One Man, Two Guvnors, Lots of Laughs [by James Wenley]
I’m not sure who laughed the most: the audience’s belly laughs competed with Owain Arthur’s gleefully mad bray as he delighted in his mischief-making as journeyman and modern day harlequin Francis Henshall, bagman to two Guvnors.
One Man, Two Guvnors is a theatrical blockbuster from The National Theatre, writer Richard Bean, and director Nicholas Hytner. The show is adapted from Goldoni’s classic 1743 A Servant of two Masters, written in the commedia dell’arte tradition, and One Man, Two Guvnors transfers that play’s plot and characters to a gaudy 1963 Brighton.
The first scene hits us hard with set-up, and it takes a while to adjust to the heightened performance style and tune into the accents. It’s the engagement party of ditzy Pauline Clench (Kellie Shirley) and wannabe thespian Alan Dangle (Leon Williams). To the confusion of some of the guests, the invitations announced it was to be the engagement party of Pauline and one Roscoe Crabbe. Roscoe, we learn, is dead. Problem is, Francis Henshall crashes the do to announce that his employer is still very much alive, and in Roscoe walks (or rather, his ‘identical’ twin sister Rachel played by Rosie Watt), on the run from the law and disguised as her deceased brother). There are other characters to meet in this scene too – Pauline’s Father Charlie “the duck” Clench (Colin Mace), accounts lady and semi-hearted feminist Dolly (Amy Booth-Steel), Alan’s slippery lawyer father Harry (Nick Cavaliere), and Lloyd Boateng (Mark Monero), who picked up all life experiences of note from prison. With the tricky narrative business of scene one done the play’s farce is ready to unravel. Francis picks up his second guvnor, Stanley Stubbers (Edward Bennett), after loitering outside The Cricketers’ Arm, a pub that also serves food. Happily Stubbers is intricately locked with the Roscoe conspiracy, and Francis finds himself in the middle of it all, trying to balance the demands of his two employers without them finding out about the other.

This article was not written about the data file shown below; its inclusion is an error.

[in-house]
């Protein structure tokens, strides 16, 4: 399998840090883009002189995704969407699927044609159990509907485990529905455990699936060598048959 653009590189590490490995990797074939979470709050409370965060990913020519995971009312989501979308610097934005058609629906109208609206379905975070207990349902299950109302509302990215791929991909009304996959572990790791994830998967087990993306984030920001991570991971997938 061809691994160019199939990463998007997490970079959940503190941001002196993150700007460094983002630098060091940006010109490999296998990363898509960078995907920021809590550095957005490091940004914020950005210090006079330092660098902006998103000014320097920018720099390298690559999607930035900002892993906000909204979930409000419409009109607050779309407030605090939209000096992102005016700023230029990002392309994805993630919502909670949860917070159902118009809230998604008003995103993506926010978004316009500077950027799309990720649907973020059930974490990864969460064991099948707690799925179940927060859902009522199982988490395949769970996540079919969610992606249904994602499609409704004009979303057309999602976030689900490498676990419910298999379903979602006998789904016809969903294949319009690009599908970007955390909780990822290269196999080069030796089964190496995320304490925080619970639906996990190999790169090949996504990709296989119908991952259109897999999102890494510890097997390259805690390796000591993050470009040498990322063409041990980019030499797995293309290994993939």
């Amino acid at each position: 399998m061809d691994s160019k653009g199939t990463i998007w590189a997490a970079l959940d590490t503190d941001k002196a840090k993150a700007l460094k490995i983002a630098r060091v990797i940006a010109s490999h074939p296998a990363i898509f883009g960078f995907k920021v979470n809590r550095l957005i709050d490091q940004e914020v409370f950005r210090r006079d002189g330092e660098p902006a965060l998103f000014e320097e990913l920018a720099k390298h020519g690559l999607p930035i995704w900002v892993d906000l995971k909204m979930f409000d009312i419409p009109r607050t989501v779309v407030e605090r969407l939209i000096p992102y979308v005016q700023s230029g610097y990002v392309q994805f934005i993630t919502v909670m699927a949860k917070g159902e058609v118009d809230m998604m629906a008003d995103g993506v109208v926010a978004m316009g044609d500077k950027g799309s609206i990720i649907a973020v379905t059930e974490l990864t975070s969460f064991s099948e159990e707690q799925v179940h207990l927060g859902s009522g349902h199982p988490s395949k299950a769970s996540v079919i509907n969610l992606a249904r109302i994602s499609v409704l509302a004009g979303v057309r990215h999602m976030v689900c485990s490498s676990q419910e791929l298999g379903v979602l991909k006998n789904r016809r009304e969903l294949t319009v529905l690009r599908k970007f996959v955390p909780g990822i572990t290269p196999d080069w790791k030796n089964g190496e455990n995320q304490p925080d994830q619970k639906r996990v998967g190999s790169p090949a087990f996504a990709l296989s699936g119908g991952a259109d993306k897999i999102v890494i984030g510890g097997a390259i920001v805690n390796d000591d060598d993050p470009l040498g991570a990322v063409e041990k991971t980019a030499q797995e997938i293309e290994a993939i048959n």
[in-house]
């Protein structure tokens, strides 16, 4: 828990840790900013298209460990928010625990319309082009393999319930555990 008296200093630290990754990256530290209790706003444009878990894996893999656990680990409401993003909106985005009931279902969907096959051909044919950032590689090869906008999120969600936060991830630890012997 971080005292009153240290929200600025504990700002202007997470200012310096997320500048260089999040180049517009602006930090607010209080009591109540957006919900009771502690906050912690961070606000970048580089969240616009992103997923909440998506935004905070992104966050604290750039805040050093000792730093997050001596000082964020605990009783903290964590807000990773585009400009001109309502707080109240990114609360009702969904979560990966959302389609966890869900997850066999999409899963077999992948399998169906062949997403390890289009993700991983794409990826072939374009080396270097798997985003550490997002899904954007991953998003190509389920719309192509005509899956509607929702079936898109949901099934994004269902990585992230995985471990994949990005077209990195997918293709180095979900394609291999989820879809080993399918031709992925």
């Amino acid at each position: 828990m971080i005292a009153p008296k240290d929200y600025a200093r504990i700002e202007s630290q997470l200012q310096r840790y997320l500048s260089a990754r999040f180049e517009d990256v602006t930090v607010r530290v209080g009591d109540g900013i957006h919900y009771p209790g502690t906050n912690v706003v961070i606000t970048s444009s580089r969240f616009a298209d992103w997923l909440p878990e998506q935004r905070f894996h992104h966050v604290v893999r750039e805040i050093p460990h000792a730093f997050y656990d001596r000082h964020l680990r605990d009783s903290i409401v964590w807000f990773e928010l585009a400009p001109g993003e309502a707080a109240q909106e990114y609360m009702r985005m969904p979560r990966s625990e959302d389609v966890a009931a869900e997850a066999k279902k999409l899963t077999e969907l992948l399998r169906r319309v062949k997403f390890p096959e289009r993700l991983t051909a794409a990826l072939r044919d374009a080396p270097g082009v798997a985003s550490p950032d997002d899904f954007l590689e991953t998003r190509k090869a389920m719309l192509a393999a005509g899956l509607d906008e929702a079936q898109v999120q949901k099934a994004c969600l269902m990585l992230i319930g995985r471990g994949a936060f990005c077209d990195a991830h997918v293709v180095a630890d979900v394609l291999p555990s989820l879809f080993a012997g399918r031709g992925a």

Show band The Craze (two guitars, bass, and Billy Stookes on his mother’s washboard) entertain us pre-show with some feet tapping 60s standards created for the show, and the band return throughout the show, sometimes joined for a sing-a-long by the actors, to play during scene transitions. This creates something of a party atmosphere and keeps the pace driving, but also has the effect of considering each scene as something of its own comic set-piece. Ie: Francis needs to get a heavy trunk into a hotel, Francis needs to deliver the right letter to the right boss, Francis needs to do the ironing for both of his bosses etc. Perhaps the biggest set-piece closes Act One when Francis has to serve dinner to both Stubbers and Rachel as Rosco in rooms opposite to one another. Not only do the two guvnors keep appearing unexpectedly out of doors, Francis must contend with the pub staff including an old waiter with shaky hands and a habit of being in the wrong place at the wrong time, as well as Francis’ own hunger pains. Ingredients in place, the unfolding scene is belly-achingly brilliant mayhem.
Humour is broad and throws everything at us to cater to a wide taste including clowning, pratfalls, crude language, sex and there-but-for-the-grace-of-seating-allocations audience participation. The structure meanwhile is sharp and tight, plotted for maximum escalation. Not everything however is set: as in commedia, Owain Arthur’s Francis, very much the audience’s man, is given free rein to riff and improv within the structure. The show cheerfully breaks the fourth wall rules, Arthur enjoying playing with audience members so much that he often corpses, breaking into his mad laugh, and encourages the other actors to join him. One particular audience moment is a gift that keeps on giving. There does however seem to be a calculation to Arthur’s apparent spontaneity, and the show walks a very fine tightrope between teasing, and fooling its audience. When the comedy is generated from something that is not as it seems there is potential to leave a bad taste.
One Man, Two Guvnors comes to the Auckland Arts Festival with the international seal of approval, and a hype machine of the ‘funniest show on the planet’ sort. While it cannot live up to these impossible expectations, what it is a good farce done very well indeed. It’s a show that knows what works, and sticks to it. It does not re-invent the wheel, but instead reminds us of what can make commedia and farce so satisfying, and re-energises the form.
One Man, Two Guvnors is presented by The National Theatre and plays as part of the Auckland Arts Festival until 23rd March. Details see Auckland Arts Festival.